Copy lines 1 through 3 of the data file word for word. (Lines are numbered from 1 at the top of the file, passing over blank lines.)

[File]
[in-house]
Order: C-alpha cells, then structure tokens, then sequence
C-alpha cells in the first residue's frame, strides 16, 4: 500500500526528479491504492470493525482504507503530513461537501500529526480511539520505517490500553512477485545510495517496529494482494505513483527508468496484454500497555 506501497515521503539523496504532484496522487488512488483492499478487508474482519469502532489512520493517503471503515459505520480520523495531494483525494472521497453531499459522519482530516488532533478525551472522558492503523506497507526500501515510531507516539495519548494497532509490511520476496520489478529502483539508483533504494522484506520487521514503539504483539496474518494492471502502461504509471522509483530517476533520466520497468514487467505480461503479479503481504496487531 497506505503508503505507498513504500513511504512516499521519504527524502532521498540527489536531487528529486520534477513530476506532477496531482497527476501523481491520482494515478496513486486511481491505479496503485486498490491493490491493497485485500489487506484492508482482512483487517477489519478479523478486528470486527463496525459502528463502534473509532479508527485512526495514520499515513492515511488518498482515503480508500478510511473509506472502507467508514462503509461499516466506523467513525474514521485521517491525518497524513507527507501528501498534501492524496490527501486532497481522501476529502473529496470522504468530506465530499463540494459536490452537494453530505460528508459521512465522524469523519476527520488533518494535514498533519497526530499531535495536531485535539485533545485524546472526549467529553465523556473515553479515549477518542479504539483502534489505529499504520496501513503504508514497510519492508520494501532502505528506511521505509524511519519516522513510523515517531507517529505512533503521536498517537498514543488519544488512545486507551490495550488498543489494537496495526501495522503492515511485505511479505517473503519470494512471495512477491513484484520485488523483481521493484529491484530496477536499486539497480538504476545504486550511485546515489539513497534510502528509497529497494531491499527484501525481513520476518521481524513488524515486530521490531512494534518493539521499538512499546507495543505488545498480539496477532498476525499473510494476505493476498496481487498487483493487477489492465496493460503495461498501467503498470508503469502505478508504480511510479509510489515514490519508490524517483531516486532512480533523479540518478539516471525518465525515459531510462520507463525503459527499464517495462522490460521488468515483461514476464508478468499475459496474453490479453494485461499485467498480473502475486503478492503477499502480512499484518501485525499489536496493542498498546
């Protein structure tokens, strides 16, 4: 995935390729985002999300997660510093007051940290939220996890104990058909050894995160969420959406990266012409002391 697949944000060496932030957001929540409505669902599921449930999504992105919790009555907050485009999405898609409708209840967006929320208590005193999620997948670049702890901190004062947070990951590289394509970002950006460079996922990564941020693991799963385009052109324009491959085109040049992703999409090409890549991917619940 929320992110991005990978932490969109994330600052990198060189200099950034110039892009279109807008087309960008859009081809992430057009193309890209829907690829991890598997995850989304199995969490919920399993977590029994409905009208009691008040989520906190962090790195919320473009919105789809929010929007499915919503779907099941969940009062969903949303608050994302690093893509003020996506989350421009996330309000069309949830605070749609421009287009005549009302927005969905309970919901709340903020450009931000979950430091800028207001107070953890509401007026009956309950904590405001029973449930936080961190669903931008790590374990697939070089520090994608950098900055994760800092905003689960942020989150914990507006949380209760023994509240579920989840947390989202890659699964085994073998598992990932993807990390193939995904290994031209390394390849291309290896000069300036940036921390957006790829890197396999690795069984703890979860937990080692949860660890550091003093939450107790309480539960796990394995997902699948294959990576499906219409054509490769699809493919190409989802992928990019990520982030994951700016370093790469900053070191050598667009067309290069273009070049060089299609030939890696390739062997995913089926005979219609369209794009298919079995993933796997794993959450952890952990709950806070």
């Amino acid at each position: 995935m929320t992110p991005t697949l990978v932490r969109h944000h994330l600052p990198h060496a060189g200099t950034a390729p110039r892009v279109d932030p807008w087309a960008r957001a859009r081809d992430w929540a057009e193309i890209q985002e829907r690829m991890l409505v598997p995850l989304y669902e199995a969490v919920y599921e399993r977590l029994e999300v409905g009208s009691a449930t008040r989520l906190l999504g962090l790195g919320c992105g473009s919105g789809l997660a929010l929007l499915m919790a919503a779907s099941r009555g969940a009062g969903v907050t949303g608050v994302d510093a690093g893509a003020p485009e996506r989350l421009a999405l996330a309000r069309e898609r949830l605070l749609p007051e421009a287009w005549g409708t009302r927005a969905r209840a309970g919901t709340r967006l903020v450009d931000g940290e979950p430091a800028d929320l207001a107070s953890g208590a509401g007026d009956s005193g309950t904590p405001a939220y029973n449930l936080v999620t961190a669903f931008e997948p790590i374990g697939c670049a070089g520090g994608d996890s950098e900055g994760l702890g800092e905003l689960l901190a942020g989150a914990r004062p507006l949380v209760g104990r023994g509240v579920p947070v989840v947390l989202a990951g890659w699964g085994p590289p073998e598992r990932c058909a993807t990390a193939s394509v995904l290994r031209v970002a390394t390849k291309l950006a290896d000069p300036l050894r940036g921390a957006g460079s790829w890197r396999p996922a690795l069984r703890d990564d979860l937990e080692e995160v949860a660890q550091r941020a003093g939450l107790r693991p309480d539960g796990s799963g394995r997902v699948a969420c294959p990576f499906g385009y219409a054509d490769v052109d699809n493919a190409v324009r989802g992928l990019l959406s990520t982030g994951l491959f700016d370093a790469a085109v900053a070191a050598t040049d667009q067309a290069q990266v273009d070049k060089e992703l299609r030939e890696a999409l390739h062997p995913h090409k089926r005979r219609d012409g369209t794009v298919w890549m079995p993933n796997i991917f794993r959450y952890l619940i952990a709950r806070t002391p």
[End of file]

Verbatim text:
[in-house]
Order: C-alpha cells, then structure tokens, then sequence
C-alpha cells in the first residue's frame, strides 16, 4: 500500500526528479491504492470493525482504507503530513461537501500529526480511539520505517490500553512477485545510495517496529494482494505513483527508468496484454500497555 506501497515521503539523496504532484496522487488512488483492499478487508474482519469502532489512520493517503471503515459505520480520523495531494483525494472521497453531499459522519482530516488532533478525551472522558492503523506497507526500501515510531507516539495519548494497532509490511520476496520489478529502483539508483533504494522484506520487521514503539504483539496474518494492471502502461504509471522509483530517476533520466520497468514487467505480461503479479503481504496487531 497506505503508503505507498513504500513511504512516499521519504527524502532521498540527489536531487528529486520534477513530476506532477496531482497527476501523481491520482494515478496513486486511481491505479496503485486498490491493490491493497485485500489487506484492508482482512483487517477489519478479523478486528470486527463496525459502528463502534473509532479508527485512526495514520499515513492515511488518498482515503480508500478510511473509506472502507467508514462503509461499516466506523467513525474514521485521517491525518497524513507527507501528501498534501492524496490527501486532497481522501476529502473529496470522504468530506465530499463540494459536490452537494453530505460528508459521512465522524469523519476527520488533518494535514498533519497526530499531535495536531485535539485533545485524546472526549467529553465523556473515553479515549477518542479504539483502534489505529499504520496501513503504508514497510519492508520494501532502505528506511521505509524511519519516522513510523515517531507517529505512533503521536498517537498514543488519544488512545486507551490495550488498543489494537496495526501495522503492515511485505511479505517473503519470494512471495512477491513484484520485488523483481521493484529491484530496477536499486539497480538504476545504486550511485546515489539513497534510502528509497529497494531491499527484501525481513520476518521481524513488524515486530521490531512494534518493539521499538512499546507495543505488545498480539496477532498476525499473510494476505493476498496481487498487483493487477489492465496493460503495461498501467503498470508503469502505478508504480511510479509510489515514490519508490524517483531516486532512480533523479540518478539516471525518465525515459531510462520507463525503459527499464517495462522490460521488468515483461514476464508478468499475459496474453490479453494485461499485467498480473502475486503478492503477499502480512499484518501485525499489536496493542498498546